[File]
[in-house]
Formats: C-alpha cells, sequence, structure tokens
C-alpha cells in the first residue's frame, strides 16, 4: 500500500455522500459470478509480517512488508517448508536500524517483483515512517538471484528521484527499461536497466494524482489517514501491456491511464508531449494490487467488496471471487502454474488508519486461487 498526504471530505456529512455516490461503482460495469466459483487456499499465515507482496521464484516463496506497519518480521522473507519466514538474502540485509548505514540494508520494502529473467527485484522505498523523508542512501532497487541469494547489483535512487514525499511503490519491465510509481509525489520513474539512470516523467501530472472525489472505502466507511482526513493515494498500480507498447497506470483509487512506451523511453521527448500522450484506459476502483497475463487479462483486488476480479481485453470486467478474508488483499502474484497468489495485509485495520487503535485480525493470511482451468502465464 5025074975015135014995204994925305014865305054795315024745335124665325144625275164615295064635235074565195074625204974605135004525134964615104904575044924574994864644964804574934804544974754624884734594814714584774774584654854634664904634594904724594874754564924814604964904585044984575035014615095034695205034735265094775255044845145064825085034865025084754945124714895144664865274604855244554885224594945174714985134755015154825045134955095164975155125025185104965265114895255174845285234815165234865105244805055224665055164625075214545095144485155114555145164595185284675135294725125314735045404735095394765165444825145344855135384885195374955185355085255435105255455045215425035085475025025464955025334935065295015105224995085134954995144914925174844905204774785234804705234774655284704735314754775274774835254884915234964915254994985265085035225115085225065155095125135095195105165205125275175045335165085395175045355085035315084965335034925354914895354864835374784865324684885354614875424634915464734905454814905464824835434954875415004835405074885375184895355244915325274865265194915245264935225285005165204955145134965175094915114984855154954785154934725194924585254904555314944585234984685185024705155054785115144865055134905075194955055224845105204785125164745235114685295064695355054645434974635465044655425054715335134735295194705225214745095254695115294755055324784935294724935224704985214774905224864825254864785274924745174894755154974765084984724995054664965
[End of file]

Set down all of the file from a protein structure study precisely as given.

[in-house]
Formats: C-alpha cells, sequence, structure tokens
C-alpha cells in the first residue's frame, strides 16, 4: 500500500455522500459470478509480517512488508517448508536500524517483483515512517538471484528521484527499461536497466494524482489517514501491456491511464508531449494490487467488496471471487502454474488508519486461487 498526504471530505456529512455516490461503482460495469466459483487456499499465515507482496521464484516463496506497519518480521522473507519466514538474502540485509548505514540494508520494502529473467527485484522505498523523508542512501532497487541469494547489483535512487514525499511503490519491465510509481509525489520513474539512470516523467501530472472525489472505502466507511482526513493515494498500480507498447497506470483509487512506451523511453521527448500522450484506459476502483497475463487479462483486488476480479481485453470486467478474508488483499502474484497468489495485509485495520487503535485480525493470511482451468502465464 5025074975015135014995204994925305014865305054795315024745335124665325144625275164615295064635235074565195074625204974605135004525134964615104904575044924574994864644964804574934804544974754624884734594814714584774774584654854634664904634594904724594874754564924814604964904585044984575035014615095034695205034735265094775255044845145064825085034865025084754945124714895144664865274604855244554885224594945174714985134755015154825045134955095164975155125025185104965265114895255174845285234815165234865105244805055224665055164625075214545095144485155114555145164595185284675135294725125314735045404735095394765165444825145344855135384885195374955185355085255435105255455045215425035085475025025464955025334935065295015105224995085134954995144914925174844905204774785234804705234774655284704735314754775274774835254884915234964915254994985265085035225115085225065155095125135095195105165205125275175045335165085395175045355085035315084965335034925354914895354864835374784865324684885354614875424634915464734905454814905464824835434954875415004835405074885375184895355244915325274865265194915245264935225285005165204955145134965175094915114984855154954785154934725194924585254904555314944585234984685185024705155054785115144865055134905075194955055224845105204785125164745235114685295064695355054645434974635465044655425054715335134735295194705225214745095254695115294755055324784935294724935224704985214774905224864825254864785274924745174894755154974765084984724995054664965